Ian Lee, co-founder of Lee Spirits Co. adds that “as our company expands into new regions and develops new products we will continue to maintain our brand’s standard of creating high quality pre-prohibition style offerings and that is what we have done with our new North American blended whiskey,” says Ian Lee, co-founder of Lee Spirits Co. “We are excited to expand our portfolio while offering whiskey lovers and the bartending marketplace a fantastic tasting and high-quality blended whiskey, that is nearly unmatched in terms of price point, making it also a robust option for any backbar.”

— Dionne Roberts is the editor of Rocky Mountain Food Report, and a regular Indy contributor.
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Wednesday, March 6, 2019

A Grazing Life pops up with Local Relic/Immerse Cuisine beer dinner

Posted By on Wed, Mar 6, 2019 at 3:34 PM

  • A Grazing Life
On Tuesday, March 19, A Grazing Life hosts their first pop-up dinner of the season at The Carter Payne with Local Relic and chef Brent Beavers of Immerse Cuisine. It includes five never before brewed beers to pair with seven courses, live music from ​Roma Ransom and WireWood Station (voted “Best Acoustic Band in Colorado” at the Rocky Mountain Music Festival), plus, the incorporation of local artist demonstrations.

Rocky Mountain Food Report caught up with Mike Preisler, founder of A Grazing Life, to discuss why they’re incorporating the pop-up elements this season, what differentiates their approach from a pretentious “white tablecloth, tiny fork dining experience,” and where guests can find their farm dinners this summer.

“These are truly events, not just a meal,” says Preisler. “The centerpiece is still a ridiculous farm-to-table dinner from the best chefs in the area, but we also give everyone an education on sustainable agriculture, bring out live music  — dancing is mandatory — mix in local cocktails and just have a full on party.”

Line 'em up. Knock 'em down. - A GRAZING LIFE
  • A Grazing Life
  • Line 'em up. Knock 'em down.

The mission statement of AGL is still very much intact with the sentiment “to create authentic and unforgettable [nights] where our guests can reconnect to all the area’s local treasures, including their farms, ranches, chefs, restaurants, breweries and distilleries.”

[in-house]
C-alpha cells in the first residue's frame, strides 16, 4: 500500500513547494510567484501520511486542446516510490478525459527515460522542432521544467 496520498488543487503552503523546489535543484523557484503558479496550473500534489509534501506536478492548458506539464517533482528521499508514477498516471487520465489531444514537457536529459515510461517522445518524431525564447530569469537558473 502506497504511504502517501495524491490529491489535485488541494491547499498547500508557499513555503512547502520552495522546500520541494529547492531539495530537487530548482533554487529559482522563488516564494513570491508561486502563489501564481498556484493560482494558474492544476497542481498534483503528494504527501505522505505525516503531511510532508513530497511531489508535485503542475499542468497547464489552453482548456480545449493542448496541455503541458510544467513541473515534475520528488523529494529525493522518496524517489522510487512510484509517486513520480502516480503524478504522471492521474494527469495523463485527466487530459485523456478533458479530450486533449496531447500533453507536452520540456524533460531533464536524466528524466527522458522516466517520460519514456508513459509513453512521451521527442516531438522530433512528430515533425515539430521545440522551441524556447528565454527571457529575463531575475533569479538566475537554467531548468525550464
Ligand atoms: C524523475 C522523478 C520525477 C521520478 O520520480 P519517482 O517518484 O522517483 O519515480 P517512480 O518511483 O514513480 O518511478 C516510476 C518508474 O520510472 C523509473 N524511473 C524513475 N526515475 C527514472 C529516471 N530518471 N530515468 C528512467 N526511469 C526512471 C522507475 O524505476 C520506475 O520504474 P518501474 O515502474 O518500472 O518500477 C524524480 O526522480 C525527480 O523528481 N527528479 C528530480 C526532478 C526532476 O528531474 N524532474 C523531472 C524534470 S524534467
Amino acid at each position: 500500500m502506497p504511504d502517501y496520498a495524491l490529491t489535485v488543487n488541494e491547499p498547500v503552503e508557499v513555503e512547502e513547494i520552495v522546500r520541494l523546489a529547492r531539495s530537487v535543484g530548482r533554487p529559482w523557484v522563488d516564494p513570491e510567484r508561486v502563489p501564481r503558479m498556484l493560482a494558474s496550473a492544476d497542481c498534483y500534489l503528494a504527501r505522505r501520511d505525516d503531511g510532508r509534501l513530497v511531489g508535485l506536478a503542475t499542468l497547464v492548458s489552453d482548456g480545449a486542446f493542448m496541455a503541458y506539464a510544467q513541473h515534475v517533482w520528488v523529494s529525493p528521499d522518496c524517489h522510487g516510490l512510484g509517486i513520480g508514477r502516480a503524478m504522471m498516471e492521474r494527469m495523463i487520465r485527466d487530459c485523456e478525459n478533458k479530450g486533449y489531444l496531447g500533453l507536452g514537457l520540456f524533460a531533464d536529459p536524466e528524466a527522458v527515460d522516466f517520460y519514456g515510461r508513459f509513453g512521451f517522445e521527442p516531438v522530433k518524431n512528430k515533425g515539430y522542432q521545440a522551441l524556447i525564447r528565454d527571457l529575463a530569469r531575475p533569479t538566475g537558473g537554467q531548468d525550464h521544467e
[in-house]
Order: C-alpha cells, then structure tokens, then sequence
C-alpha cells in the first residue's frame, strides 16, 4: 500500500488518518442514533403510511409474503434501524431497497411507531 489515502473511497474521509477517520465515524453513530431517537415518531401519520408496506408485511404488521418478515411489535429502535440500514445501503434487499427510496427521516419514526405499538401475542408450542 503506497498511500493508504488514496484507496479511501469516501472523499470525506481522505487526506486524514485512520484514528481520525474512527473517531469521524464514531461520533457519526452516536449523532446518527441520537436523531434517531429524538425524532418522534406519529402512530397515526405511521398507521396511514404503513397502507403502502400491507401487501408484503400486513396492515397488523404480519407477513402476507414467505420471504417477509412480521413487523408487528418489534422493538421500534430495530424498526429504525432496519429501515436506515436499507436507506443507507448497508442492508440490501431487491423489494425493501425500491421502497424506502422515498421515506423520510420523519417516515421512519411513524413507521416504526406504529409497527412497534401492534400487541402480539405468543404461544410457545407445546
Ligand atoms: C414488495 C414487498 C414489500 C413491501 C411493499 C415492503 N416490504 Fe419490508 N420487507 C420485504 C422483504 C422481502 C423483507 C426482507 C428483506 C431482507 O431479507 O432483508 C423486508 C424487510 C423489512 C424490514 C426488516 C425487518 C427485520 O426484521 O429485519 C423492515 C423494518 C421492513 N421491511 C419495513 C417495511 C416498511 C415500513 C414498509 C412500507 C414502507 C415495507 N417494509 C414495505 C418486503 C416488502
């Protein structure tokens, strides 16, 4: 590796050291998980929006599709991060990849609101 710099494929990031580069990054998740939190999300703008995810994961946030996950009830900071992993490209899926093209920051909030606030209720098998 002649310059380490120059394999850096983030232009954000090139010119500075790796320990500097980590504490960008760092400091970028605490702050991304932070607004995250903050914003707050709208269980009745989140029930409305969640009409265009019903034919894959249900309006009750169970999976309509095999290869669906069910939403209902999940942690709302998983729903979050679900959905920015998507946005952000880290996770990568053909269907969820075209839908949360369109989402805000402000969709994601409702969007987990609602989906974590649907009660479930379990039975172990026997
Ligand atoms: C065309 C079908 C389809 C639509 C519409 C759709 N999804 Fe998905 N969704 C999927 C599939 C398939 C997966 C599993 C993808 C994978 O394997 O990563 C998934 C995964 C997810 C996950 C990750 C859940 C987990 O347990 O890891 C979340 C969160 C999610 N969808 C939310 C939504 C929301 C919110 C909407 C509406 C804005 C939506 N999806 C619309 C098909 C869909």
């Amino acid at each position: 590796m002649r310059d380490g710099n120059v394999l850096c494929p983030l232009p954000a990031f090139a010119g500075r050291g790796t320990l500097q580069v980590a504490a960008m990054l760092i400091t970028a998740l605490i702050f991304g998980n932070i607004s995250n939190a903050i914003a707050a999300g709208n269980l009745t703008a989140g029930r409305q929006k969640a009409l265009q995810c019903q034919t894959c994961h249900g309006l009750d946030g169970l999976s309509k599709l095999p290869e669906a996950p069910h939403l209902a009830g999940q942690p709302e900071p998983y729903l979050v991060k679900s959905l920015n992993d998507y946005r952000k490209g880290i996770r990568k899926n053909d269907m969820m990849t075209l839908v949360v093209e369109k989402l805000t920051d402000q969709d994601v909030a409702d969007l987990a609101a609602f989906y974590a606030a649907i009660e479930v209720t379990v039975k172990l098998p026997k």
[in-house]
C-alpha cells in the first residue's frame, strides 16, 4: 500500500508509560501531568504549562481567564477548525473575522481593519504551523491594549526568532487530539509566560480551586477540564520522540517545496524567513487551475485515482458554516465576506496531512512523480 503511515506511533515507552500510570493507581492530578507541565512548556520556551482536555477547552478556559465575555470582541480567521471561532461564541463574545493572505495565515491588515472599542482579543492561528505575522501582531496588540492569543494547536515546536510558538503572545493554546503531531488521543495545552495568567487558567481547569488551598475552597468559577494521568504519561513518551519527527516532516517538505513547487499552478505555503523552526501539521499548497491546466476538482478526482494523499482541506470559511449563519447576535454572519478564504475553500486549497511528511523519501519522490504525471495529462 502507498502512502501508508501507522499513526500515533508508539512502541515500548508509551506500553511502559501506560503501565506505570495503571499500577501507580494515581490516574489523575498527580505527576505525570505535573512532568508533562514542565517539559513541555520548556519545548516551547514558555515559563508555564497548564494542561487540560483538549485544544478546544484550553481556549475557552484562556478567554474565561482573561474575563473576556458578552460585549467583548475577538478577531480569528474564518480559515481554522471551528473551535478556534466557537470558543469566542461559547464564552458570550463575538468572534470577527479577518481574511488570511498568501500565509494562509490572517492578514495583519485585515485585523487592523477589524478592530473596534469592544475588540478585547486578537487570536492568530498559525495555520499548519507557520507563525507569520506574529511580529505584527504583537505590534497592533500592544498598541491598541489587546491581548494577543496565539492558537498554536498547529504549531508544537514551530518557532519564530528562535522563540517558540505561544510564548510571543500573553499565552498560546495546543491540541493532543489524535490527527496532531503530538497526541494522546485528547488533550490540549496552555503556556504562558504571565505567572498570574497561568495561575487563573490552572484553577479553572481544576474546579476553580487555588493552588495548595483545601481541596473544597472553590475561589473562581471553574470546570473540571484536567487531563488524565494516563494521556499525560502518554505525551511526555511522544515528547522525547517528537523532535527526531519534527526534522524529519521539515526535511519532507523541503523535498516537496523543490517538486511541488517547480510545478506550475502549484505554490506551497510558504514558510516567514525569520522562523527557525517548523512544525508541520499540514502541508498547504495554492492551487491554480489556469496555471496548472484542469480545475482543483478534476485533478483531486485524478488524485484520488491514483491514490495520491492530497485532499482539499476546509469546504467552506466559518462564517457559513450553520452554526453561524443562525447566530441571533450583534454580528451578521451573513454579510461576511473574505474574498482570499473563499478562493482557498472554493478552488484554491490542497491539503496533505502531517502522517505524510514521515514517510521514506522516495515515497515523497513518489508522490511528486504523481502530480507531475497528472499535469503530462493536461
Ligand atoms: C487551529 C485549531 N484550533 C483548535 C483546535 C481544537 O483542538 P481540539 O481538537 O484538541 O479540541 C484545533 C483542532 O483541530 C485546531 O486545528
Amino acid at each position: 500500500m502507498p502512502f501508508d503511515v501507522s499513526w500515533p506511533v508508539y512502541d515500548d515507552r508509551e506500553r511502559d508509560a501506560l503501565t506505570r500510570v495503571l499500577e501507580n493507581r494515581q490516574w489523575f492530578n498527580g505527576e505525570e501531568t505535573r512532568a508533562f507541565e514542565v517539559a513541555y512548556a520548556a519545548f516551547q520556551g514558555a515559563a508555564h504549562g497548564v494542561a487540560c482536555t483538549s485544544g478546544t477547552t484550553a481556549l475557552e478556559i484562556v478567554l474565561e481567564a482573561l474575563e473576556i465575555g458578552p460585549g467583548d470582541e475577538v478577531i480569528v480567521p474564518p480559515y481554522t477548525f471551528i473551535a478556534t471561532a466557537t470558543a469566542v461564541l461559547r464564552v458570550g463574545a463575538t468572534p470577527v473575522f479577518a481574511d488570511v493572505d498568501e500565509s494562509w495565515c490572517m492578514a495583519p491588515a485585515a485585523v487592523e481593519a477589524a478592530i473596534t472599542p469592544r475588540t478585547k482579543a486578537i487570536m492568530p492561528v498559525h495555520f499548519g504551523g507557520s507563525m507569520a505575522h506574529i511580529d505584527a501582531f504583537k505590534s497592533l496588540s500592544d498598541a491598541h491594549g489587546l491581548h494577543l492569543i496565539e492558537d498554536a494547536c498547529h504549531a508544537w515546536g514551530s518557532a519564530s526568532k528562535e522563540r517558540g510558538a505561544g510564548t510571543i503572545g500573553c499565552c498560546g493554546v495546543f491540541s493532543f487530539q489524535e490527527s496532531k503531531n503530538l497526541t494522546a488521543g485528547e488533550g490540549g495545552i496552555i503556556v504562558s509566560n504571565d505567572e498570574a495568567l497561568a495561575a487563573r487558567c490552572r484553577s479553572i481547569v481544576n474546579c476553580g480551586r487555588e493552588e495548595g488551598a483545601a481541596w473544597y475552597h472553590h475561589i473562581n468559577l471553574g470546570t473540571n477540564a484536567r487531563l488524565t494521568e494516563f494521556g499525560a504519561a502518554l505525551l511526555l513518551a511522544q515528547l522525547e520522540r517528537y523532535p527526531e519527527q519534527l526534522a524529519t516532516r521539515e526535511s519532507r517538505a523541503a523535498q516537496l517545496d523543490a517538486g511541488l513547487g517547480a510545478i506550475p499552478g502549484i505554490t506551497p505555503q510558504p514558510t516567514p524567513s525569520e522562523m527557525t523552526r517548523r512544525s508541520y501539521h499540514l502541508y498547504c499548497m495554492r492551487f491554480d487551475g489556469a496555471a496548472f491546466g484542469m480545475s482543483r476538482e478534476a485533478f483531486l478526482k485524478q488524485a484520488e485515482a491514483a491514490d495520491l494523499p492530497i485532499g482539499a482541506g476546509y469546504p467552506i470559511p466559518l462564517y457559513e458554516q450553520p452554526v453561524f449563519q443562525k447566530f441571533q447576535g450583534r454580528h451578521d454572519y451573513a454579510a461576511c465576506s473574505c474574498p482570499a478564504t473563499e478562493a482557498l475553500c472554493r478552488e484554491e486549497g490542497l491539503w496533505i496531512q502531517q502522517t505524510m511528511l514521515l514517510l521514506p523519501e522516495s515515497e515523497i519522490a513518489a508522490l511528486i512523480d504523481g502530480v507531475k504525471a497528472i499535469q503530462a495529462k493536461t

For the first two seasons in 2017 and 2018, A Grazing Life held their farm focused dinners in partnership with Corner Post Meats on their picturesque Black Forest ranch, but 2019 ushers in new locations with eight dates from July 13, through September 28, at Frost Farm in Fountain, Colorado, as well as additional evenings and venues to be announced in Denver.

“We are so excited to be partnering with Frost Farm and Livestock Company,” says Preisler. “They are such great people, doing great things. We can’t wait to introduce our guests to their new rancher.”

"Home, home on the range." - A GRAZING LIFE
  • A Grazing Life
  • "Home, home on the range."

The concept of A Grazing Life speaks to us in a profound way and we can be sure that when we’re in attendance it always yields a unique connection that takes us back to the roots of our food. The back-to-basic backdrops of what is now a different, yet mindfully worthy rural setting, coupled with a rotation of notable, and always hyper-local, culinary influences from our craft food and beverage industries ensures a memorable and enlightening night, every time we spend it on the farm, or elsewhere.

Preisler confirms that AGL is “busy putting together this summer’s schedule of the best chefs, restaurants, breweries, wineries, musicians and anyone else we can get out there.”

Tickets for the Beer Dinner at Carter Payne are $125 and available to purchase here.

Doors open at 6 p.m. and seats are limited.

Taste all the things. - A GRAZING LIFE
  • A Grazing Life
  • Taste all the things.

*Disclaimer: Rocky Mountain Food Report is a media partner/coordinator for A Grazing Life. Dionne Roberts is the editor of RMFR, and a regular contributor to the Indy.